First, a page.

Guy Ritchie firmly establishes from the first few scenes that this won’t be the same old tale of King Arthur. Within the first minute, there’s already an attack on a kingdom by evil wizards leading a pack of gargantuan elephants that could trample castles. A king jumps into battle with his magical Merlin sword, decapitating his enemies with magic fury in his eyes. The king’s jealous brother (Jude Law) wants that power and is willing to strike a deal of blood with a female octopus monster to make it happen. And there’s a giant wielding a flaming scythe that savagely brutalizes anyone in his path. For as over-the-top as such sights are in Richie’s wild vision of the classic character, it could stand to be a little more crazy, a little more creative and a lot more Ritchie.
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“Guardians of the Galaxy Vol. 2” Review

The best and worst thing that can be said of the sequel to Guardians of the Galaxy is that it’s more of the same. If you liked the last movie, you’ll be delighted to hear that Vol. 2 is just as abundant with crass, crude, cute and kicking 70s tunes. Not only are these elements present, but they’ve been doubled and smushed into 138 minutes. More subplots, more characters, more music, more slow-motion shots, more end-credit scenes and more than enough starship battles to make Star Wars blush. It’s rather surprising that, for as much fun as this movie transfers over from the previous film, it forgets to add the originality that made it stand out so well against the competition of other superhero movies.
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“Buster’s Mal Heart” Review

Buster’s Mal Heart is three films that struggle to connect towards each other in their nonlinear progression. The first is that of a man trying to escape the daily grind and live off the grid with his family. The second is that of the same man living off the grid, but still mooching off the vacations homes of the woods he roams. The third is the same man once again so off the grid on the ocean his mind has left the human world. The central character is as much searching for meaning in his dark adventures as I was, hoping that all this madness and darkness would build to something more than just an esoteric afterthought.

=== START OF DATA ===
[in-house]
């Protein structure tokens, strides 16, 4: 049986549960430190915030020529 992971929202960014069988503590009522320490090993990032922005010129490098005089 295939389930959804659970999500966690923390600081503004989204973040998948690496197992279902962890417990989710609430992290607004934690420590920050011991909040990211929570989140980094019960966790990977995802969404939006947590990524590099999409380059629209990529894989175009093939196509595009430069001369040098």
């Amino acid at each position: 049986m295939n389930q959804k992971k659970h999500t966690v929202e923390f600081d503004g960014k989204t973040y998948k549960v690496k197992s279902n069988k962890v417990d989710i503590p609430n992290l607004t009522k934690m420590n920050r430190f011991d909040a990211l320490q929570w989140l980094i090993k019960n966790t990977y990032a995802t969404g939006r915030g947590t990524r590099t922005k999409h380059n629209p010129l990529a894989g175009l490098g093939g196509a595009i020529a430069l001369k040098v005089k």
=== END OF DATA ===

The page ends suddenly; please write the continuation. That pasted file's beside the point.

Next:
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“Sandy Wexler” Review

I suppose I should be grateful that the third film of Adam Sandler’s Netflix contract was not as terrible as it could have been. He disgusted me to no end with cringe-worthy Native Americans satire and scatological scenes of horse droppings in The Ridiculous Six. He shocked me with how sexist, homophobic and downright mean he could be in The Do-Over, in addition to nearly making me vomit from the grossest three-way I’ve ever witnessed on film. The best I can say about Sandy Wexler is that it didn’t make me recoil from being grossed out or feeling uncomfortable. It did give me a massive headache for Sandler’s ear-splitting titular character though. Progress?

Actually, calling Sandy Wexler a character might not be accurate. To embody the role of a consistent liar of a talent agent, Sandler throws on dorky clothes and speaks in his most nasally of Jewish stereotype voices. It’s that familiar nails-on-the-chalkboard voice that veteran movie critics know quite well of Sandler’s work. Surprisingly, he doesn’t say anything that offensive about his religion or others. There’s also no scene where we get to hear him wail while he has violent diarrhea or an awkward orgasm. The lack of crudeness and offensiveness allows the audience to appreciate just how unbearable this character is even when trying to be a nice guy.

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“Jeremiah Tower: The Last Magnificent” Review

I’d never heard of Jeremiah Tower before this documentary, but there are plenty of talking heads present in The Last Magnificent to correct this. After the aged Tower himself starts looking back on his life in philosophical quotes, cooking greats Martha Stewart and Wolfgang Puck talk about Tower as though he was the godfather of giving chefs a face outside of the kitchen. For a man that specialized in American cuisine, that’s quite the title. So how come I’d never heard of him until this movie?